ART00107 Bell, George, Major General William Glasgow (1919), oil on canvas, 61.4 x 51.6 cm, AWM copyright
Thomas William Glasgow was born at Tiaro, near Maryborough, Queensland, on 6 June 1876, the fourth child and third son of a Northern Irish farmer. Bill was educated at One Mile State School in Gympie, Queensland, and Maryborough Grammar. After leaving school he went to work as a junior clerk in the office of a mining company in Gympie. Later he worked as a clerk in the Queensland national Bank in Gympie.
Glasgow joined the Wide Bay Regiment, Queensland Mounted Infantry while still a teenager. Along with nineteen others, he travelled to London in 1897 to represent Queensland at the Diamond Jubilee of Queen Victoria. Glasgow volunteered for service in South Africa and served as a lieutenant in the 1st Queensland Mounted Infantry Contingent. He participated in the relief of Kimberley, the capture of Cronje's laager on the Modder, and the occupation of Bloemfontein. On 16 April 1901 he was mentioned in dispatches and awarded the Distinguished Service Order (DSO) -- a very unusual award for someone of his rank.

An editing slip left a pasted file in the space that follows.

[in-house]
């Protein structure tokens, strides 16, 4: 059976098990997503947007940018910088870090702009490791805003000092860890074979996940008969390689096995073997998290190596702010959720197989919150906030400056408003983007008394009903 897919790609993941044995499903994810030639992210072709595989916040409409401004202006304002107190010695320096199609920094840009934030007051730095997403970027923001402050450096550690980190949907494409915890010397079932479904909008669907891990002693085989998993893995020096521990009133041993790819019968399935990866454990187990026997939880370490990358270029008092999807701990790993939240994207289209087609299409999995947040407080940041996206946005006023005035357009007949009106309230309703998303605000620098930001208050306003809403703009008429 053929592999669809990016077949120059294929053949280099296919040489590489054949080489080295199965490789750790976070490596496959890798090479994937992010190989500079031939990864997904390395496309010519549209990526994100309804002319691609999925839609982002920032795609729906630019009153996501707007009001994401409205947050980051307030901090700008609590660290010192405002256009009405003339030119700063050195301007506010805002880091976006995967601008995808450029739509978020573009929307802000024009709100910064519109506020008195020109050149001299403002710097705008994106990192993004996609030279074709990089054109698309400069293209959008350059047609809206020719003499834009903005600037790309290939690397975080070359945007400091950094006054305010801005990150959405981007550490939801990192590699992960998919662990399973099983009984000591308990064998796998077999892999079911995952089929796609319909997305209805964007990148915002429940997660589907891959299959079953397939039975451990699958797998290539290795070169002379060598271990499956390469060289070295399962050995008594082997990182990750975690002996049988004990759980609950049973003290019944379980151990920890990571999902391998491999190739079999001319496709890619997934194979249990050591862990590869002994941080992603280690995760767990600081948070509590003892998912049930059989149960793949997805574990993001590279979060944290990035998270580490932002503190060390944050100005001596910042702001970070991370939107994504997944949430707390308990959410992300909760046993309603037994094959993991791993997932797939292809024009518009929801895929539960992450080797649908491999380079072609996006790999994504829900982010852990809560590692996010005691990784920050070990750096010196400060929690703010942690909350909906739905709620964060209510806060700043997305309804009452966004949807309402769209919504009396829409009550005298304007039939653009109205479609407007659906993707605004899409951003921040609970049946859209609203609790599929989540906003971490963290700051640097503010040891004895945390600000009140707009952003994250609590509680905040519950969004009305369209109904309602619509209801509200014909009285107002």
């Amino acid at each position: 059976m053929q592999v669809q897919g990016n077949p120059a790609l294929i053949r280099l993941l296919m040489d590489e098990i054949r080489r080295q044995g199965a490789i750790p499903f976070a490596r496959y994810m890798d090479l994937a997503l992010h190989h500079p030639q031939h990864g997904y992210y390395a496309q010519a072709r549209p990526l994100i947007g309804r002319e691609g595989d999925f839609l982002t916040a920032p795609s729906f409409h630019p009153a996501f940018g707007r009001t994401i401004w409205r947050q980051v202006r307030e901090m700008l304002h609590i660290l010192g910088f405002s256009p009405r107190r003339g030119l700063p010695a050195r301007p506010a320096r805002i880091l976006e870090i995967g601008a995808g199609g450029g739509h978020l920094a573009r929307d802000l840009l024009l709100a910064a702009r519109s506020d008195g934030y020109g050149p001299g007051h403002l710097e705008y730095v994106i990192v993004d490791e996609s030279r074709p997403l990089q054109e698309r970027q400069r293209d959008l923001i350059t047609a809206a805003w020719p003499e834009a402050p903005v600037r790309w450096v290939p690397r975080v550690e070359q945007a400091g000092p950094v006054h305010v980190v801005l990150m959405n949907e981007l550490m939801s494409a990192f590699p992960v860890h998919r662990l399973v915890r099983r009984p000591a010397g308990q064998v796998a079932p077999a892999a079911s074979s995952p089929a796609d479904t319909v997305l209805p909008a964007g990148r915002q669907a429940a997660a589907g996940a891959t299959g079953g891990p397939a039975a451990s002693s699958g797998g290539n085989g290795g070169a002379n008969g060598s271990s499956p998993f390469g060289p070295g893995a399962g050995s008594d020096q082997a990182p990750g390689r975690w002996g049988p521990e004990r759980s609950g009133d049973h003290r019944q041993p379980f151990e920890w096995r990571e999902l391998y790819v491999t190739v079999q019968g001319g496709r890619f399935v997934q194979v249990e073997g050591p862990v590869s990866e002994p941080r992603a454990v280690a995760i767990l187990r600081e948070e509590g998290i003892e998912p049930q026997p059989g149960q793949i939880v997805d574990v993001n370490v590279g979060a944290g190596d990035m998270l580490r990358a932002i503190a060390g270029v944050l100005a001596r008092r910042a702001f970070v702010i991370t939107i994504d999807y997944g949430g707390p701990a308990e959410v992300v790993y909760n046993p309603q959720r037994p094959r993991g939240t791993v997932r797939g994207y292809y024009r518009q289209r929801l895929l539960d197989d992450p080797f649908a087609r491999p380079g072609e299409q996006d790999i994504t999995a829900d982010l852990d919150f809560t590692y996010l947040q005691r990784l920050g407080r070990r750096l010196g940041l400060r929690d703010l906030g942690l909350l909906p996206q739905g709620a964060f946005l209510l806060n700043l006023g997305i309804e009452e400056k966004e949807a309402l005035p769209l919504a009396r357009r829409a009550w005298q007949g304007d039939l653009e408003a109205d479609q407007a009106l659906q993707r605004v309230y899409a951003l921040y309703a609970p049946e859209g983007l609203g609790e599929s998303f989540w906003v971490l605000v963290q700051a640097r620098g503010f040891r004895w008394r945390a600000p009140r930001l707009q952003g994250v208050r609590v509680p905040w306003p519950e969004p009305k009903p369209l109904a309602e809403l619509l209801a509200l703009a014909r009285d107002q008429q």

After returning to Australia, Glasgow formed a partnership with his younger brother Alexander, T. W. & A. Glasgow, and they took over his father's grocery store in Gympie. On 21 April 1904, he married Annie Isabel, the daughter of Jacob John Stumm, the Federal member for Lilley. He tired of storekeeping and bought a cattle station in central Queensland.
In 1903, Glasgow organised the 13th Light Horse Regiment at Gympie. He was promoted to captain in 1906 and major on 6 May 1912. When war broke out in 1914, he was appointed to the AIF with the rank of major in the 2nd Light Horse Regiment on 19 August 1914. He embarked for Egypt on 24 September 1914 where his regiment trained until called forward for dismounted service at Anzac.